The Girl Who Cried Vampire - Chapter Two
SKYE MCCREA, DESPITE being just nine years old, had never been afraid of the dark. Most of her friends found fear in the dark places of the world and could not sleep at night without a light on and some sort of stuffed animal or doll.
But not Skye.
Skye had never been much afraid of anything. Even as young as she was, she just seemed to understand the futility of fear. Being afraid was a waste of time for Skye. On some baser level she understood that whatever would happen would happen, and so she slept like a baby and never worried about future problems; like trips to the doctor or dentist.
Tonight however, after she had said all of her prayers, after her parents had tucked her in, even after she’d given her father’s beard a rigorous scratch—something that had become somewhat of a nighttime routine in the McCrea house—something cold crept along her spine once the lights had been turned out and her mom and dad had gone to bed.
She tried to ignore the feeling at first, dismiss it, laugh it off and concentrate on sleep, but each time she closed her eyes the sensation intensified. So she lay there with her eyes open, listening to the sounds of the house at night, but something just wasn’t right. Then she recognized the feeling for what it was.
Something was in the room with her.
She got out of bed and turned on the light. Nothing was there. Just her bed, her dresser with her collection of piggy banks—she had five of them now—and her rocking chair where she read during the day. But that icy feeling remained deep inside her.
She thought about going into her parent’s room. She knew they’d be awake, she could still hear the television from their room at the other end of the hall. But in the end she just turned off the light and got back into bed.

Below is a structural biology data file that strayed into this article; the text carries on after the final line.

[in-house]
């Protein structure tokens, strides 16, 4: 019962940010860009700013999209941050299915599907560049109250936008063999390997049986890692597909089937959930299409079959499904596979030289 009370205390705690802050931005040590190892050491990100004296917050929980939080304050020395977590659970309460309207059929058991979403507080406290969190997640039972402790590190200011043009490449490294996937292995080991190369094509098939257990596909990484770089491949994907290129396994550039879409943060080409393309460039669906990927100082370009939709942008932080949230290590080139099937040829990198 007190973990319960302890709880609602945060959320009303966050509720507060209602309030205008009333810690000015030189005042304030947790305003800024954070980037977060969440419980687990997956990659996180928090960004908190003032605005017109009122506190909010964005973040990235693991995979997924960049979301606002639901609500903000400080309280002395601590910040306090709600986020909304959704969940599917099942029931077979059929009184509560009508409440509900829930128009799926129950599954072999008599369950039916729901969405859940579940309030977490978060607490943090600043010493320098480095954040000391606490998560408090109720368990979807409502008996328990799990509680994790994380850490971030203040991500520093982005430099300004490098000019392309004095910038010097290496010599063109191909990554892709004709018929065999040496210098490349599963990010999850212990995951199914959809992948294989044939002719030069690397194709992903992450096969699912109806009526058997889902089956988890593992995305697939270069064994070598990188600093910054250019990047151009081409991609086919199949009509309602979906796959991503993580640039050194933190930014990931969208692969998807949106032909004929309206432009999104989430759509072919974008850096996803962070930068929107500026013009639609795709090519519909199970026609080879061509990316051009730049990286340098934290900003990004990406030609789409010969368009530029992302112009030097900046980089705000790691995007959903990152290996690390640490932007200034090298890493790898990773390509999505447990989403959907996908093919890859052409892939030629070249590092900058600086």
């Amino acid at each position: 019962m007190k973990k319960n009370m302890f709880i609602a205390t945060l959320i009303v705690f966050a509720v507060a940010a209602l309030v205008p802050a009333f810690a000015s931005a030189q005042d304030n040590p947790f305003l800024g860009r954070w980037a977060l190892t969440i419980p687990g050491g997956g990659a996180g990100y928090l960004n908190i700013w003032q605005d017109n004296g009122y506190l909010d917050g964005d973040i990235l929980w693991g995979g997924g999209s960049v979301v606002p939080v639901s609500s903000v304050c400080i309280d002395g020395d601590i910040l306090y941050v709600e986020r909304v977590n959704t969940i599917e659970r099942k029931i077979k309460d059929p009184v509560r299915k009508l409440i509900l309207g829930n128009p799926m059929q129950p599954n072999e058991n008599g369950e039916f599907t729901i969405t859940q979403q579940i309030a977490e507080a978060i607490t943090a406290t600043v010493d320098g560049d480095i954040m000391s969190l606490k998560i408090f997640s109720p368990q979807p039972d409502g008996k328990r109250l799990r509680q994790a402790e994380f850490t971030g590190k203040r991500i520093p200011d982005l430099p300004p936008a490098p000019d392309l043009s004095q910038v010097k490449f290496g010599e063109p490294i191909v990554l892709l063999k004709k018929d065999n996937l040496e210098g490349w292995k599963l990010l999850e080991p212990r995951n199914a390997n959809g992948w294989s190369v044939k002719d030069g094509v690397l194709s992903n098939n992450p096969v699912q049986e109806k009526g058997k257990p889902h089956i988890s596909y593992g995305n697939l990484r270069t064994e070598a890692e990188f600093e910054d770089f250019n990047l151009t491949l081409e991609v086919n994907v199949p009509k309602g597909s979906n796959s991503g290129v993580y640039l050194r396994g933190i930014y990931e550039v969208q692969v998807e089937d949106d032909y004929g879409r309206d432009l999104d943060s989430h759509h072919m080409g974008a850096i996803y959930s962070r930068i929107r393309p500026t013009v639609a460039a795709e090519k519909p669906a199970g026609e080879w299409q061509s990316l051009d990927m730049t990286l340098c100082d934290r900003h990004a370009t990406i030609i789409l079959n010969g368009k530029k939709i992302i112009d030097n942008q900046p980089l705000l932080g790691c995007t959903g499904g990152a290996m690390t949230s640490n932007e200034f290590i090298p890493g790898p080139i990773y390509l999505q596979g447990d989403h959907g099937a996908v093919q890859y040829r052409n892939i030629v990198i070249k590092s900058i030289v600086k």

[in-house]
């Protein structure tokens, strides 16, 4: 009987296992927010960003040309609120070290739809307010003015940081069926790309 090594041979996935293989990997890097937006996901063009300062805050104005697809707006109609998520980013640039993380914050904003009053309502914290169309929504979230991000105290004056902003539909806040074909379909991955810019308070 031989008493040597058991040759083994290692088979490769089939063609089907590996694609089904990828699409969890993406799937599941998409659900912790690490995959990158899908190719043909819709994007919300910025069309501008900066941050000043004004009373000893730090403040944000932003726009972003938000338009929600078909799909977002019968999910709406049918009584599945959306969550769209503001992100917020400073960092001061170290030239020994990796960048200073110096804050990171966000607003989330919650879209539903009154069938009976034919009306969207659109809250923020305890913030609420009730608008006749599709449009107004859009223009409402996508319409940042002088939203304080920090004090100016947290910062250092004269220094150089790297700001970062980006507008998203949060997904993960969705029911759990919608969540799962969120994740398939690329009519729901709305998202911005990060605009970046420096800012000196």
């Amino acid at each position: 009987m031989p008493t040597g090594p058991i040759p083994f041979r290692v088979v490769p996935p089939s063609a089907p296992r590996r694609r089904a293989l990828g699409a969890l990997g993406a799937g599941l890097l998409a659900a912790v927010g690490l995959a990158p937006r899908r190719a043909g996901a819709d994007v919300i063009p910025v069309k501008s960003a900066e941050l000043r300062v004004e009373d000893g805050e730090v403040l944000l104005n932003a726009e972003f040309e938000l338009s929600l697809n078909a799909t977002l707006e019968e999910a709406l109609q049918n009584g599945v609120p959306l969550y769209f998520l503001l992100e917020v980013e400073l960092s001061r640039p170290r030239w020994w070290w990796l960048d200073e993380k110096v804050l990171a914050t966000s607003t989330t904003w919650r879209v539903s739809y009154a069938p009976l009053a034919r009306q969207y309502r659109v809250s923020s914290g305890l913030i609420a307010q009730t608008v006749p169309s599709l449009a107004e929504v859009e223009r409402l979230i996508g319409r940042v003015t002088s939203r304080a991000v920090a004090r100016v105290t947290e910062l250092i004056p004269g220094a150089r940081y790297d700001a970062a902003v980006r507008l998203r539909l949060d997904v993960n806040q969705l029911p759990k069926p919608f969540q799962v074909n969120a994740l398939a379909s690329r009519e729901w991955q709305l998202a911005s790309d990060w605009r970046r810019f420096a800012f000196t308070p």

She pulled the blankets up around her, turned on to her side with her back to the room, yawned, and burrowed herself deep into her expansive pillow. She had just closed her eyes when she heard it: a soft exhalation of breath from somewhere behind her, from somewhere within her room.
Her mom had often been known to come by in the night and check in on Skye one last time before officially turning in, and Skye might have dismissed the sound for her mother doing just that. But if that were the case, wouldn’t she have heard the door open? Wouldn’t the light from the hallway be spilling in and shining on her wall right now? Wouldn’t she see her mother’s shadow on that same wall?
She lay still for a minute or two and heard nothing more than the laugh track from whatever show her parents were watching. So once again she rolled out of bed and turned on the light. Once again nothing was there. She laughed and shook her head, feeling silly over the whole thing. She turned out the light and got back into bed.
The ice still played along her spine. She shivered and pulled more of the blankets up around her and closed her eyes, allowing herself to fall asleep at last.
The nightmare began almost at once.
She stood at one end of a damp hallway made from brick and stone. The light from torches bounced weakly from the walls, creating more shadows than light. Along the wall on either side were dark, wooden doors with small, iron barred windows set near the tops. Behind these doors she could hear rustling, groans, and weeping.